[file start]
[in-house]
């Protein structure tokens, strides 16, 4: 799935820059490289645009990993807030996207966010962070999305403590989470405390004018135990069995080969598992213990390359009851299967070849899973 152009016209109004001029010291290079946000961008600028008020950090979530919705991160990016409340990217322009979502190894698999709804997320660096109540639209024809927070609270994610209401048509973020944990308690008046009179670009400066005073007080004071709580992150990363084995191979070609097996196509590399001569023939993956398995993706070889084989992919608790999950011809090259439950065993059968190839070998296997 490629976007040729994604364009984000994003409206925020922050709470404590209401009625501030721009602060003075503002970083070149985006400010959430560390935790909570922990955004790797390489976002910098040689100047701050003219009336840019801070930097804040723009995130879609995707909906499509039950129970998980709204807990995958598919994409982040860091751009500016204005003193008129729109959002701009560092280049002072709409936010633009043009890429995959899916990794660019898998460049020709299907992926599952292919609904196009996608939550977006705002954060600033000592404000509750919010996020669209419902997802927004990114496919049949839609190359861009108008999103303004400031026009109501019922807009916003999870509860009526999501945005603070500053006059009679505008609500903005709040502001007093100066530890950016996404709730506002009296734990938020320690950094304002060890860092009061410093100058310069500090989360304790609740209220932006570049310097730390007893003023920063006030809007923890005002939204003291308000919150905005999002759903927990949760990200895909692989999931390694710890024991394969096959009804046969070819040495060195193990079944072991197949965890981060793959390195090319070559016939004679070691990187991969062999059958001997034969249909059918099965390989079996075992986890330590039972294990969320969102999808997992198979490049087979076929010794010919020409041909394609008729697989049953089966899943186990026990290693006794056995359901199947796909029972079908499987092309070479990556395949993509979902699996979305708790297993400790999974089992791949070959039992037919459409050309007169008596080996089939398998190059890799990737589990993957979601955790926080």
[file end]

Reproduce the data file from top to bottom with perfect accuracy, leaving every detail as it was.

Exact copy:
[in-house]
């Protein structure tokens, strides 16, 4: 799935820059490289645009990993807030996207966010962070999305403590989470405390004018135990069995080969598992213990390359009851299967070849899973 152009016209109004001029010291290079946000961008600028008020950090979530919705991160990016409340990217322009979502190894698999709804997320660096109540639209024809927070609270994610209401048509973020944990308690008046009179670009400066005073007080004071709580992150990363084995191979070609097996196509590399001569023939993956398995993706070889084989992919608790999950011809090259439950065993059968190839070998296997 490629976007040729994604364009984000994003409206925020922050709470404590209401009625501030721009602060003075503002970083070149985006400010959430560390935790909570922990955004790797390489976002910098040689100047701050003219009336840019801070930097804040723009995130879609995707909906499509039950129970998980709204807990995958598919994409982040860091751009500016204005003193008129729109959002701009560092280049002072709409936010633009043009890429995959899916990794660019898998460049020709299907992926599952292919609904196009996608939550977006705002954060600033000592404000509750919010996020669209419902997802927004990114496919049949839609190359861009108008999103303004400031026009109501019922807009916003999870509860009526999501945005603070500053006059009679505008609500903005709040502001007093100066530890950016996404709730506002009296734990938020320690950094304002060890860092009061410093100058310069500090989360304790609740209220932006570049310097730390007893003023920063006030809007923890005002939204003291308000919150905005999002759903927990949760990200895909692989999931390694710890024991394969096959009804046969070819040495060195193990079944072991197949965890981060793959390195090319070559016939004679070691990187991969062999059958001997034969249909059918099965390989079996075992986890330590039972294990969320969102999808997992198979490049087979076929010794010919020409041909394609008729697989049953089966899943186990026990290693006794056995359901199947796909029972079908499987092309070479990556395949993509979902699996979305708790297993400790999974089992791949070959039992037919459409050309007169008596080996089939398998190059890799990737589990993957979601955790926080």